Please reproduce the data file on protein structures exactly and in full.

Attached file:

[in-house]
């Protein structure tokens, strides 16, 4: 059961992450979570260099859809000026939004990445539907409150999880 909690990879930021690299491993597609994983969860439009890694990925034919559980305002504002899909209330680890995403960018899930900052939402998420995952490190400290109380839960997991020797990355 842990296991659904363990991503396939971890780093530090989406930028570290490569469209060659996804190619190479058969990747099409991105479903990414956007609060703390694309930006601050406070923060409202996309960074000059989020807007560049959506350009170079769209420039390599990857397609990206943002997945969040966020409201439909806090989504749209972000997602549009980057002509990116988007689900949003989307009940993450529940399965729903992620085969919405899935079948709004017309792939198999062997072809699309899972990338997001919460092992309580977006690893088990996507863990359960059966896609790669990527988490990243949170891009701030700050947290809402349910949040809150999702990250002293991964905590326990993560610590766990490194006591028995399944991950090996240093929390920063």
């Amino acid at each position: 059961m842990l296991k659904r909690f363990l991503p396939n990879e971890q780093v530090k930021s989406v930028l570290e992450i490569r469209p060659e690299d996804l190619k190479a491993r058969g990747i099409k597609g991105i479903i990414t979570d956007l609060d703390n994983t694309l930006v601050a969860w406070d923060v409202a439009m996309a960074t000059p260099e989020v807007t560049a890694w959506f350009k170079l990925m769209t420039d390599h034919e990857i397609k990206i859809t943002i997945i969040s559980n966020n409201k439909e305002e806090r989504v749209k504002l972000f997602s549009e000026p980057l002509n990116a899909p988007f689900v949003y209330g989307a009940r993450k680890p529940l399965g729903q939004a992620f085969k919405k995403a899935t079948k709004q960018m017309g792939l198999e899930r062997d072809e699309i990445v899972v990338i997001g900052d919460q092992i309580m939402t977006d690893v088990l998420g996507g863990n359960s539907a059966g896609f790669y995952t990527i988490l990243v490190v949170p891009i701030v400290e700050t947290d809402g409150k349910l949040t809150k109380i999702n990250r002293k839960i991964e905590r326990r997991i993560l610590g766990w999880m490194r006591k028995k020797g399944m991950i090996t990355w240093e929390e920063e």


[in-house]
């Protein structure tokens, strides 16, 4: 059961992450979570260099859809000026939004990445539907409150999880 909690990879930021690299491993597609994983969860439009890694990925034919559980305002504002899909209330680890995403960018899930900052939402998420995952490190400290109380839960997991020797990355 842990296991659904363990991503396939971890780093530090989406930028570290490569469209060659996804190619190479058969990747099409991105479903990414956007609060703390694309930006601050406070923060409202996309960074000059989020807007560049959506350009170079769209420039390599990857397609990206943002997945969040966020409201439909806090989504749209972000997602549009980057002509990116988007689900949003989307009940993450529940399965729903992620085969919405899935079948709004017309792939198999062997072809699309899972990338997001919460092992309580977006690893088990996507863990359960059966896609790669990527988490990243949170891009701030700050947290809402349910949040809150999702990250002293991964905590326990993560610590766990490194006591028995399944991950090996240093929390920063």
């Amino acid at each position: 059961m842990l296991k659904r909690f363990l991503p396939n990879e971890q780093v530090k930021s989406v930028l570290e992450i490569r469209p060659e690299d996804l190619k190479a491993r058969g990747i099409k597609g991105i479903i990414t979570d956007l609060d703390n994983t694309l930006v601050a969860w406070d923060v409202a439009m996309a960074t000059p260099e989020v807007t560049a890694w959506f350009k170079l990925m769209t420039d390599h034919e990857i397609k990206i859809t943002i997945i969040s559980n966020n409201k439909e305002e806090r989504v749209k504002l972000f997602s549009e000026p980057l002509n990116a899909p988007f689900v949003y209330g989307a009940r993450k680890p529940l399965g729903q939004a992620f085969k919405k995403a899935t079948k709004q960018m017309g792939l198999e899930r062997d072809e699309i990445v899972v990338i997001g900052d919460q092992i309580m939402t977006d690893v088990l998420g996507g863990n359960s539907a059966g896609f790669y995952t990527i988490l990243v490190v949170p891009i701030v400290e700050t947290d809402g409150k349910l949040t809150k109380i999702n990250r002293k839960i991964e905590r326990r997991i993560l610590g766990w999880m490194r006591k028995k020797g399944m991950i090996t990355w240093e929390e920063e």